Why You Need Magnesium and Foods High in It

Food Sources for Magnesium

If you suffer from migraines, insomnia, fibromyalgia or a number of other common ailments you may want to add foods high in magnesium to your diet.

Ailments Linked to a Deficiency in Magnesium

That's right; a deficiency in magnesium may lead to not only the ailments listed above but more. Here's the complete list:

  • accelerated aging
  • anxiety
  • backaches
  • body tension
  • cardiovascular disease
  • constipation
  • depression
  • diabetes
  • fatigue
  • fibromyalgia
  • heart palpitations
  • high blood pressure
  • irritability
  • insomnia
  • kidney stones
  • light sensitivity
  • low energy
  • migraines
  • muscle tension
  • noise sensitivity
  • osteoporosis
  • palpitations (irregular heartbeat)
  • PMS
  • tics and twitches

Magnesium RDA by Age

In order to know whether or not you are getting enough magnesium in your diet, check the following chart for recommended daily amounts appropriate for you and your family:

Magnesium RDA
1-3 years old 80 milligrams
4-8 years old 130 milligrams
9-13 years old 240 milligrams
14-18 years old (boys) 410 milligrams
14-18 years old (girls) 360 milligrams
Adult females 310 milligrams
Pregnant females 360-400 milligrams
Breastfeeding 320-360 milligrams
Adult males 400 milligrams

Getting Your RDA Through Foods High in Magnesium

Magnesium is an alkaline mineral and eating foods high in magnesium is recommended over taking supplements. Getting your magnesium through supplements can reduce stomach acid and as a result prevent proper absorption of nutrients. Not only that, but magnesium works in unison with other vitamins and minerals as co-factors for proper utilization. Instead of supplements, try adding magnesium rich foods to your diet such as:

  • Beans, black
  • Broccoli, raw
  • Halibut
  • Nuts, peanuts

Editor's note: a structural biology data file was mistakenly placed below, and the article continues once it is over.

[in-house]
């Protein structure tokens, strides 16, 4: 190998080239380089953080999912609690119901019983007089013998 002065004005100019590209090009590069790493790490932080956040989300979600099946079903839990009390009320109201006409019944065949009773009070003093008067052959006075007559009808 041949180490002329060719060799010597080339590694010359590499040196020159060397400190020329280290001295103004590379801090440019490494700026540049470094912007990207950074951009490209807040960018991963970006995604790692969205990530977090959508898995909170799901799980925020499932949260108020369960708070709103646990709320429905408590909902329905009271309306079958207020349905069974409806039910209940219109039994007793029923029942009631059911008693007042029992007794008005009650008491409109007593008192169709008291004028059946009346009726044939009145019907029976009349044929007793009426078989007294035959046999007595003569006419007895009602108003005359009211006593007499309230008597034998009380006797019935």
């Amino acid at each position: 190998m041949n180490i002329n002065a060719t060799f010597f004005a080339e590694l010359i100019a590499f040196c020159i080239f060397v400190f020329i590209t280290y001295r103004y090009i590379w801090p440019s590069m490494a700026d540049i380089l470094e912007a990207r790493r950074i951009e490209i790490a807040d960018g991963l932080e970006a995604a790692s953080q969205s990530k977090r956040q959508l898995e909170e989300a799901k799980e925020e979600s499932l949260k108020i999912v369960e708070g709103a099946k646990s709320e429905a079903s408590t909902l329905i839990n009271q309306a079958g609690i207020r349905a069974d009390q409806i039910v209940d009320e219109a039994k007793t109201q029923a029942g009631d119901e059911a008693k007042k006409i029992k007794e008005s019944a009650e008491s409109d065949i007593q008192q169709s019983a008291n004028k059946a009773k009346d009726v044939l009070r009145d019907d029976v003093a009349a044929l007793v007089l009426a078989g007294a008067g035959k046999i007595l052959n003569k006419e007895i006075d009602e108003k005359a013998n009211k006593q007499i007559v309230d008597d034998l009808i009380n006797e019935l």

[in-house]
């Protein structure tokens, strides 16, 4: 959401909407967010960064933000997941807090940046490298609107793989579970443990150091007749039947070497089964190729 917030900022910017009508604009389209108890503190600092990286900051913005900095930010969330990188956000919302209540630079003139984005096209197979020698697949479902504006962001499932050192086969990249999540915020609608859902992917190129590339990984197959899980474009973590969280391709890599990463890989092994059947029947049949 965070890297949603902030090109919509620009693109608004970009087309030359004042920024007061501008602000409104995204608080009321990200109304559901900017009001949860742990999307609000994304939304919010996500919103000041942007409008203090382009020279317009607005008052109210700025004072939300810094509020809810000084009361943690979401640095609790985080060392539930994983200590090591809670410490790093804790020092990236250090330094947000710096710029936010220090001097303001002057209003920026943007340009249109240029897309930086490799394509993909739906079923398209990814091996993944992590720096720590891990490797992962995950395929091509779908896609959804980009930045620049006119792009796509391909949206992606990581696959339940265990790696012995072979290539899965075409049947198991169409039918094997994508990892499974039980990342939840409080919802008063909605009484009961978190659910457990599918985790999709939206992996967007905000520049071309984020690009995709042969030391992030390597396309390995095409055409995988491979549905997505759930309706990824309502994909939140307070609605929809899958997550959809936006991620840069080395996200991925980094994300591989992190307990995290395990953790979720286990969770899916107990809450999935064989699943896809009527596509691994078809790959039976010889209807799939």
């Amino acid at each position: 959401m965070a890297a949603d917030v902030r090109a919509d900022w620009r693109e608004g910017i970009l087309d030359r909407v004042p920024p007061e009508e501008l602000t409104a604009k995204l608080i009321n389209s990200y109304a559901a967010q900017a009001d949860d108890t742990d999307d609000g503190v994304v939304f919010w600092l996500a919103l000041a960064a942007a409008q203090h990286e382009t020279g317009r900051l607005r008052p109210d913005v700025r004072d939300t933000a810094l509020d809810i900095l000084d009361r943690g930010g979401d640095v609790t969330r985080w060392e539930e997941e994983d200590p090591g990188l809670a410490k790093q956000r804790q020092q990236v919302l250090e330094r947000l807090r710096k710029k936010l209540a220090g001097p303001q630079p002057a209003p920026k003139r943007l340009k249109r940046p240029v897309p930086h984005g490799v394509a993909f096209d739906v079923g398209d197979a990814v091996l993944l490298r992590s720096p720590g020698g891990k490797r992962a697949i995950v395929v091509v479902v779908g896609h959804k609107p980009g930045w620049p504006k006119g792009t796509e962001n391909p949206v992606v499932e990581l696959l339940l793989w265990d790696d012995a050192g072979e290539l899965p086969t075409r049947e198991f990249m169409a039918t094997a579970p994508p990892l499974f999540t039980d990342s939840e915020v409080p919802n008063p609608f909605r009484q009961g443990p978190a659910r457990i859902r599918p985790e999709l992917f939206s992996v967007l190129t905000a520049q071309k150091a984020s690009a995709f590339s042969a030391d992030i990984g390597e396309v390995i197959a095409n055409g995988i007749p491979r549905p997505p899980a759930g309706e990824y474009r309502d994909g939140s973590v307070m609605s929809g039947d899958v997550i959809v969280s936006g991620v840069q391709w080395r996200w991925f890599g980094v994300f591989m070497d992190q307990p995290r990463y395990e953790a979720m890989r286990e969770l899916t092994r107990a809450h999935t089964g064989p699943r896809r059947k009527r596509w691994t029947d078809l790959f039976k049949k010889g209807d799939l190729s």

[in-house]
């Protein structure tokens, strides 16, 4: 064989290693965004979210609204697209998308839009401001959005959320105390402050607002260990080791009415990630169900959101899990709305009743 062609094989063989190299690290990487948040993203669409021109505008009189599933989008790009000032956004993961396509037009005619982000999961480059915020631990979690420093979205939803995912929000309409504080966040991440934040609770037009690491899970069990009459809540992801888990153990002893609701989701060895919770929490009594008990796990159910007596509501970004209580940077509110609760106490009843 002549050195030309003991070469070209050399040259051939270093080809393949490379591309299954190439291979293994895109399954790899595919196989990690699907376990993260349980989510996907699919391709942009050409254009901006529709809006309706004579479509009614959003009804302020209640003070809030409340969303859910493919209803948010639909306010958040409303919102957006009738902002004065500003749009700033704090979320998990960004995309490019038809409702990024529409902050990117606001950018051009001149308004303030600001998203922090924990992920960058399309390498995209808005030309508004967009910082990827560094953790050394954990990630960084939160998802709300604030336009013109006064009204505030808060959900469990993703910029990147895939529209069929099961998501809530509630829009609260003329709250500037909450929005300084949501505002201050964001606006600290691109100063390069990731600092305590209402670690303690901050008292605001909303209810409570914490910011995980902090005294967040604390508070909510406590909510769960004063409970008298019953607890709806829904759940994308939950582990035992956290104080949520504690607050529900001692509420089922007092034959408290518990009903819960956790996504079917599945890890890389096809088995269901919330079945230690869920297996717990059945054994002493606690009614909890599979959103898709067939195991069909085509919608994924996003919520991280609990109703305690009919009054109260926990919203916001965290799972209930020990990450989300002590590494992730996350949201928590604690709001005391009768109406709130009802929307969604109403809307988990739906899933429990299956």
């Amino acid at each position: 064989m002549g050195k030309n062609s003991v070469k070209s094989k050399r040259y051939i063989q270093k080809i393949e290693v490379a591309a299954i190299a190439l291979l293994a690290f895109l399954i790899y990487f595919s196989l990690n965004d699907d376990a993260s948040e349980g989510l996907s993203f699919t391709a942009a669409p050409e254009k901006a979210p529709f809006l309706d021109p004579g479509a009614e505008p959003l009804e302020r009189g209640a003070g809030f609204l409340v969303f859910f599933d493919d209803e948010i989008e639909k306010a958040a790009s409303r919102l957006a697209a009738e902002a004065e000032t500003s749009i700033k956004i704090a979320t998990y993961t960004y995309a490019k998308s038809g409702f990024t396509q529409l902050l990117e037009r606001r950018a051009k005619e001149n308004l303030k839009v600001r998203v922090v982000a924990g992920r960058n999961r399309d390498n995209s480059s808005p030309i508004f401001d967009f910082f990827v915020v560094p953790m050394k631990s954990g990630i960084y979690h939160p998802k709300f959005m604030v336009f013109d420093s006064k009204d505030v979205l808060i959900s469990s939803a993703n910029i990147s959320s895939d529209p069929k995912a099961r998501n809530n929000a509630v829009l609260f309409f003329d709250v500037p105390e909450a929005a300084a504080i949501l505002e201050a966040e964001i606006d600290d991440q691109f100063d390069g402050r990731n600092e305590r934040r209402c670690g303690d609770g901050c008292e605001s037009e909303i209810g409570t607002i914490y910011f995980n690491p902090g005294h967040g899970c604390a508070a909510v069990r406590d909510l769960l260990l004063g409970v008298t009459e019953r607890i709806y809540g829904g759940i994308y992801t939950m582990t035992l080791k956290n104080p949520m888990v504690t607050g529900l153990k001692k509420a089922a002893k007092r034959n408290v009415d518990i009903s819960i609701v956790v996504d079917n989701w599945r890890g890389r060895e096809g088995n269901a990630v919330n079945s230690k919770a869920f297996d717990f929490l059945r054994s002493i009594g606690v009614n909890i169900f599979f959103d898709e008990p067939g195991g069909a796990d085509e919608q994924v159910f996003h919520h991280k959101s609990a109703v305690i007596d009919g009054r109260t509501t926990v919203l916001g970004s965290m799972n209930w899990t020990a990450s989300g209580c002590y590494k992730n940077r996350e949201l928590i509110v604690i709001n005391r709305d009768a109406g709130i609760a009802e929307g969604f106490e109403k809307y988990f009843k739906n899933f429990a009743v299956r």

• Okra, frozen
  • Oysters
  • Plantain, raw
  • Rockfish
  • Scallop
  • Seeds, pumpkin and squash
  • Soy milk
  • Spinach, cooked
  • Tofu
  • Whole grain cereal
  • Whole wheat bread

Along with eating these foods, it's important to include some fat in your diet too. When trying to lose weight we've learned to eat a low fat diet, but research has showed that some fat is necessary for proper nutrient (including magnesium) absorption. Instead of cutting out all fat, if you are trying to lose weight, take a closer look at your diet and cut out empty calories. A great place to start is with high-glycemic foods.

Benefits of Magnesium

While today's hype tends to center around the need for calcium, magnesium is actually the most important mineral in the body. If you're wondering what magnesium is used for, it activates more than 300 necessary bio-chemical reactions in your body and is an essential mineral that plays a part in several important metabolic functions. These include:

  • Helps produce and transport energy
  • Plays a role in the contraction and relaxation of muscles
  • Is involved in the synthesis of protein
  • Assists in the function of specific enzymes within the body

Calcium Needs Magnesium

Calcium is one of the most popular supplements out there. And Calcium needs magnesium in order to assimilate into the body. With all the people taking calcium supplements today, it's sad to say that this practice often leads to magnesium deficiency. Remember: calcium needs magnesium in order to assimilate into the body. Because of this, it's important to find the proper balance. If you consume too much calcium, it will pull magnesium from the body in order to assimilate. This results in a magnesium deficiency. This even occurs in people who drink pasteurized milk because milk has a ratio of about 8 calcium to 1 magnesium.

Research continues today to reaffirm magnesium's contribution to good health, but in the meantime many Americans walk around unaware that they are dangerously deficient. If you have experienced symptoms listed in this article, it's a good idea to check with your doctor to see if magnesium deficiency is the culprit.

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Why You Need Magnesium and Foods High in It